What skills and qualities do you have? And, more importantly, what do you wish for in a job? We’ll give you a call to get to know each other better.
Even though you’re still not fully recovered, you want to go back to work. Is that wise? Being sick is no nice. And certainly not if you just started in a new job. The temptation is great to go back to work before the end of your sick leave.
“I was recently hired as a production assistant in a theatre company, a job that fits me like a glove. We are working to stage a première, and now I am down with a bad cold. Talk about bad timing! Since no one can take over all of my duties, I am afraid that everything will fall apart. I feel a little better now, but my medical certificate runs until the day after tomorrow. Is it a good idea to go back to work already?” (Annelien, Ghent)
Sick means sick
A physician won’t write out a certificate of absence just like that. He or she takes into account the nature of your illness and the time you need to recover. If you cut short your recovery, the risk of relapse increases. There is also a risk that you might ‘infect’ your colleagues. It is therefore advisable for you to remain at home to prevent the whole department from falling ill the following week.
An employer cannot force you to work while you are on sick leave. But conversely, if you show up without notice, this has legal consequences for both you and your boss. Your symptoms or the medication you are taking can affect your work performance, and may cause you to make mistakes as a result. Or, even worse, you might cause an accident at the office or on the way there. Since you should have been at home, this won’t be deemed to be a work accident. Your employer might even invoke “reckless behaviour”, which means you will bear full liability. The employer therefore has the option to have you examined by a company doctor to check that you actually are able to perform the contractually stipulated tasks. You can refuse such an examination, but in doing so you might give the wrong impression.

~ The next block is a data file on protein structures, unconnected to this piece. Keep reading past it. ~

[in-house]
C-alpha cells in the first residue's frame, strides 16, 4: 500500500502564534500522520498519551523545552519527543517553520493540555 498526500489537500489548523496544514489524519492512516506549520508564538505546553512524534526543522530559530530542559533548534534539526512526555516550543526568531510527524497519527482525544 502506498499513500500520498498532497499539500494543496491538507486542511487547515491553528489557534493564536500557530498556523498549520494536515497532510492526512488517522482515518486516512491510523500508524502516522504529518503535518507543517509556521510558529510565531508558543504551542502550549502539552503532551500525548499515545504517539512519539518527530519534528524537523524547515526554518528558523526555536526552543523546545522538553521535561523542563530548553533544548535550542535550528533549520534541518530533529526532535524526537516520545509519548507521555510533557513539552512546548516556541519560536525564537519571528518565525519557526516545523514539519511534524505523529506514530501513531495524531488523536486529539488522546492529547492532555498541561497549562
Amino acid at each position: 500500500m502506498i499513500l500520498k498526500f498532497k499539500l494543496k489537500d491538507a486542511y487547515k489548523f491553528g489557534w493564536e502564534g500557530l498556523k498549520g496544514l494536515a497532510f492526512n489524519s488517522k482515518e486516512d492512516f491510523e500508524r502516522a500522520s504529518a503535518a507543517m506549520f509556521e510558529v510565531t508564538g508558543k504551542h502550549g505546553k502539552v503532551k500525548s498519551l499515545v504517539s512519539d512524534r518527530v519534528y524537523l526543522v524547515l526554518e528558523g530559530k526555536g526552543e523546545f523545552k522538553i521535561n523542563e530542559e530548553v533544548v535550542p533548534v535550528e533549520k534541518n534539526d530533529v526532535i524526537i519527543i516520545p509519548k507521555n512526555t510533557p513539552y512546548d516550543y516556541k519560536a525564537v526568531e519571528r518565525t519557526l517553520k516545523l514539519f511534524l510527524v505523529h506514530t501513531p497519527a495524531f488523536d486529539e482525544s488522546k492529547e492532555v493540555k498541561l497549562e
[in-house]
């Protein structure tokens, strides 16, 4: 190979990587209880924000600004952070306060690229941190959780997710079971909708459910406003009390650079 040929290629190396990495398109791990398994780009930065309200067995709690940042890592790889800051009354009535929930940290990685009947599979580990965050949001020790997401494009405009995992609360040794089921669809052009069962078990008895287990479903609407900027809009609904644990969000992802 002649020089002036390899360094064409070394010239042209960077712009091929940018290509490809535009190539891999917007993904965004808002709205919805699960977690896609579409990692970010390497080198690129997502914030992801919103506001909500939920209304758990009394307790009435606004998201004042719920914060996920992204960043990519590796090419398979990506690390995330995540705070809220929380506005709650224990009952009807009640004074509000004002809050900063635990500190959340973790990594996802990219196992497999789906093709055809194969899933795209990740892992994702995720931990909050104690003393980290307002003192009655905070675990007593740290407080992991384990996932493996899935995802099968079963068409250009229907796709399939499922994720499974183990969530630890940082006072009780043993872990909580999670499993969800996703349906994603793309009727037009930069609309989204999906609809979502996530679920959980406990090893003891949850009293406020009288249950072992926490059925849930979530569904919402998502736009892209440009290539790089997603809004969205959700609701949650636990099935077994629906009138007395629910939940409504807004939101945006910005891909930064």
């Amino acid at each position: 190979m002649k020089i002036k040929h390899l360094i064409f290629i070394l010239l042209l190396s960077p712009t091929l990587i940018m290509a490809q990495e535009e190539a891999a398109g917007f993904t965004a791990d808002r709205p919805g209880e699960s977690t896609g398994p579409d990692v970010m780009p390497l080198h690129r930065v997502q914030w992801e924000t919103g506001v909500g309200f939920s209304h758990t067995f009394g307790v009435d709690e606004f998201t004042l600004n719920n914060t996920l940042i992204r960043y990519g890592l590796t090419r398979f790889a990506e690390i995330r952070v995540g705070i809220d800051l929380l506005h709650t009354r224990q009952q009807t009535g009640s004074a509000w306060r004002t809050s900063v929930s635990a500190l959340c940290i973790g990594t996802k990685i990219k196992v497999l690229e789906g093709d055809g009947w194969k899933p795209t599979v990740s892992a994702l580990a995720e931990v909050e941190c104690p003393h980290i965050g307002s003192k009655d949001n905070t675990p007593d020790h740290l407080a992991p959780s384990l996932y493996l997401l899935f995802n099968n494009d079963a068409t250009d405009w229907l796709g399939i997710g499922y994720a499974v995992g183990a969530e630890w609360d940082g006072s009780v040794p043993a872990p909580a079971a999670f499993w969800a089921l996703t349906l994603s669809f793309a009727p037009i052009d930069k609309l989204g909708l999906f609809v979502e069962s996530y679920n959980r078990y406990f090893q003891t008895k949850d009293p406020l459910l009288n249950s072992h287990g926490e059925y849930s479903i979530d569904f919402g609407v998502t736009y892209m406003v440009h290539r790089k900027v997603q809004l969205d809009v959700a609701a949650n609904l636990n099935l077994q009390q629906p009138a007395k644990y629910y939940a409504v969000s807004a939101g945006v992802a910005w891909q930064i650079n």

So, what you should do is get proper advice. In the first place, from your general practitioner (GP), with whom you would normally have developed a relationship based on trust. Perhaps a one week leave instead of ten working days is enough for you? Above all, common sense should prevail.
A chat with your boss may also prove very enlightening. Maybe you can perform some of your tasks from home. Or, if you feel fully recovered, all the paperwork can be sorted out to make sure you can get back to work without delay, and without any legal risks for either of you.
Share it with your friends